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Lawyer’s fear over ‘forced marriages’
A Bradford solicitor spoke of her “extreme concern” after an imam in Heckmondwike was apparently recorded agreeing to conduct a marriage ceremony involving a 14-year-old girl.
Shams-Ul-Huda Khan Mishabi, who preaches at the Jamia Masjid Kanzul Iman Mosque, is one of a number of Muslim clerics filmed by undercover reporters seemingly agreeing to perform an Islamic marriage, or Nikkah, between a girl of 14 and an older man.
Footage appears to show him telling reporters that under Sharia law, the girl can go ahead with the ceremony to a 20-year-old man from London, who he is told she has only met once.
The reporters were from the ITV programme Exposure and the show will be broadcast tomorrow. The mosque said it has launched a “thorough investigation” and does not endorse forced or underage marriage.
However, reporters for the programme, who posed as the mother and brother of the teenager, claim 18 of 56 mosques they approached agreed to conduct ceremonies.
Nazia Shaukat, a family law specialist at Petherbridge Bassra solicitors in Bradford, said she was aware of cases of forced and under-age marriages involving girls aged 16 and under in Bradford and the surrounding area.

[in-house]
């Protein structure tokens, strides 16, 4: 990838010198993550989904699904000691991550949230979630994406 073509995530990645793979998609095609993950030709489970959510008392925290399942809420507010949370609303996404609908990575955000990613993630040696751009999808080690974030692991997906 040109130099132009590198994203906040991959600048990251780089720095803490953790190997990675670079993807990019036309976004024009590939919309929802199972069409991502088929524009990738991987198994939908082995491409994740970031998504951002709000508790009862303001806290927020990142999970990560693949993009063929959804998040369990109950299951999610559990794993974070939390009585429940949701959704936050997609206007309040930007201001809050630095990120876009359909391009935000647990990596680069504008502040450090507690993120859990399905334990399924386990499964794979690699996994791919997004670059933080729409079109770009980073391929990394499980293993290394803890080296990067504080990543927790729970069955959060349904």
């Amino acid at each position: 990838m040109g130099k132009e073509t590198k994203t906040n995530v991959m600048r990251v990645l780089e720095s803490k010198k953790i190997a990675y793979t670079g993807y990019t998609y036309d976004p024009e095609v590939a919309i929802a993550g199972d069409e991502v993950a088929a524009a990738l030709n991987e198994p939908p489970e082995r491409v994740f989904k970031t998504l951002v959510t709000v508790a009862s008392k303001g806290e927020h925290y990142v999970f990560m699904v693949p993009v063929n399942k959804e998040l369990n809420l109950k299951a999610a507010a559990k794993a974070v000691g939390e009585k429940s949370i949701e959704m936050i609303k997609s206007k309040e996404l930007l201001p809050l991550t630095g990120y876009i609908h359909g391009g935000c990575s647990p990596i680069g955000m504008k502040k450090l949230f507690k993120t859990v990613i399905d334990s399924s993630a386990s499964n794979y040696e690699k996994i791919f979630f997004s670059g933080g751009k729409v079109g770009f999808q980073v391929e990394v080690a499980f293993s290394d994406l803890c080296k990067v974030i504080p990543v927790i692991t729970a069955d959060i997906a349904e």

On the claims, she said: “Marriage involving people under the age of 16 is illegal, a 14-year-old is still a child. I haven’t seen the documentary, but it’s extremely concerning.”
Last month, Petherbridge Bassra held a seminar on forced marriage and honour-based violence and Ms Shaukat said it had seen an increase in requests for help to prevent forced marriages.
Forced marriage is not a crime, but civil courts can issue a Forced Marriage Protection Order to protect anyone at risk of being coerced into a marriage or who has been involved in a forced marriage. Anyone who breaches an order can be arrested.
“We see girls under the age of 16 and girls that have just turned 16,” she said. “It’s an age when they are just leaving school and they can go off the radar because no one will notice.”
Mohammed Rafiq Sehgal, of Bradford’s Council for Mosques, said British Muslims should respect the country’s legal age for marriage, which is 16.
He said Nikkah is an act by consent of both parties, so any element of force or coercion would make the union void.
“In all matters, the law of the land must take precedence,” he said.
A West Yorkshire Police spokesman said officers supported people through 129 incidents of forced marriage and honour-based violence in the first six months of this year. On the issue of forced marriage, he added: “It is a form of domestic violence and sometimes also of child sexual exploitation. West Yorkshire Police stand together alongside partners in the condemnation of forced marriage and are united in doing everything possible to protect people involved in forced marriage.”